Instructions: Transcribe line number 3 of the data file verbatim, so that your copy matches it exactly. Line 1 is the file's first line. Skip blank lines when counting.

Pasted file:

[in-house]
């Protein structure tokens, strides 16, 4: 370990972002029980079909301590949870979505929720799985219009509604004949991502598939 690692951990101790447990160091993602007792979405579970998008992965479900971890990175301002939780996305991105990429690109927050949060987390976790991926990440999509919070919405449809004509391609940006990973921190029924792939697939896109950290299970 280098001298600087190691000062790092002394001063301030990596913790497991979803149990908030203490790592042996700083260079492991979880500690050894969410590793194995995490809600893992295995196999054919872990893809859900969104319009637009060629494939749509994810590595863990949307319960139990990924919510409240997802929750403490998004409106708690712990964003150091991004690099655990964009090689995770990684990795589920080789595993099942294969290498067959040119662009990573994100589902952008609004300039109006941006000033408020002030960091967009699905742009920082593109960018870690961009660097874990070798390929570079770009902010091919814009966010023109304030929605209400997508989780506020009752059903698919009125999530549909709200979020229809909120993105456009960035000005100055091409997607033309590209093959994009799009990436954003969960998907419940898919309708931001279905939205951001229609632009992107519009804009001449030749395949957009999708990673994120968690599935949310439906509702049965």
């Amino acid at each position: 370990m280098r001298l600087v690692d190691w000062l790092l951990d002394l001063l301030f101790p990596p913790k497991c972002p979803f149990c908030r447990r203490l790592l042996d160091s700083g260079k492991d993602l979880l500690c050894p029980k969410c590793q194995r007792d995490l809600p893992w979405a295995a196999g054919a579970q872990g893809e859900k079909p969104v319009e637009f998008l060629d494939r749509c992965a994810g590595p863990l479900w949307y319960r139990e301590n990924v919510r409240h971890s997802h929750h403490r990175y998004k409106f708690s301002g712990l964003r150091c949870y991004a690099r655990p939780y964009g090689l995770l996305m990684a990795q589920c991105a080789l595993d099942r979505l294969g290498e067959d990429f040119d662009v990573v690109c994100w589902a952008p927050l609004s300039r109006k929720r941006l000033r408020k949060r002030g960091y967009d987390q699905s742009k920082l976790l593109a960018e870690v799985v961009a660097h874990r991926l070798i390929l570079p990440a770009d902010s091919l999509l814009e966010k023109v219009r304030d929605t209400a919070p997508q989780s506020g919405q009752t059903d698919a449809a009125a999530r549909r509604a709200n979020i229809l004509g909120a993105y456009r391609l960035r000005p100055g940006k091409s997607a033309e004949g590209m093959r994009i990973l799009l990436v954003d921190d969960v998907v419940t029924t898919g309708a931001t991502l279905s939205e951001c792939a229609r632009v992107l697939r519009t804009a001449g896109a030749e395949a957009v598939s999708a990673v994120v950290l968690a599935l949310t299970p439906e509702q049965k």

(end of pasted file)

């Amino acid at each position: 370990m280098r001298l600087v690692d190691w000062l790092l951990d002394l001063l301030f101790p990596p913790k497991c972002p979803f149990c908030r447990r203490l790592l042996d160091s700083g260079k492991d993602l979880l500690c050894p029980k969410c590793q194995r007792d995490l809600p893992w979405a295995a196999g054919a579970q872990g893809e859900k079909p969104v319009e637009f998008l060629d494939r749509c992965a994810g590595p863990l479900w949307y319960r139990e301590n990924v919510r409240h971890s997802h929750h403490r990175y998004k409106f708690s301002g712990l964003r150091c949870y991004a690099r655990p939780y964009g090689l995770l996305m990684a990795q589920c991105a080789l595993d099942r979505l294969g290498e067959d990429f040119d662009v990573v690109c994100w589902a952008p927050l609004s300039r109006k929720r941006l000033r408020k949060r002030g960091y967009d987390q699905s742009k920082l976790l593109a960018e870690v799985v961009a660097h874990r991926l070798i390929l570079p990440a770009d902010s091919l999509l814009e966010k023109v219009r304030d929605t209400a919070p997508q989780s506020g919405q009752t059903d698919a449809a009125a999530r549909r509604a709200n979020i229809l004509g909120a993105y456009r391609l960035r000005p100055g940006k091409s997607a033309e004949g590209m093959r994009i990973l799009l990436v954003d921190d969960v998907v419940t029924t898919g309708a931001t991502l279905s939205e951001c792939a229609r632009v992107l697939r519009t804009a001449g896109a030749e395949a957009v598939s999708a990673v994120v950290l968690a599935l949310t299970p439906e509702q049965k």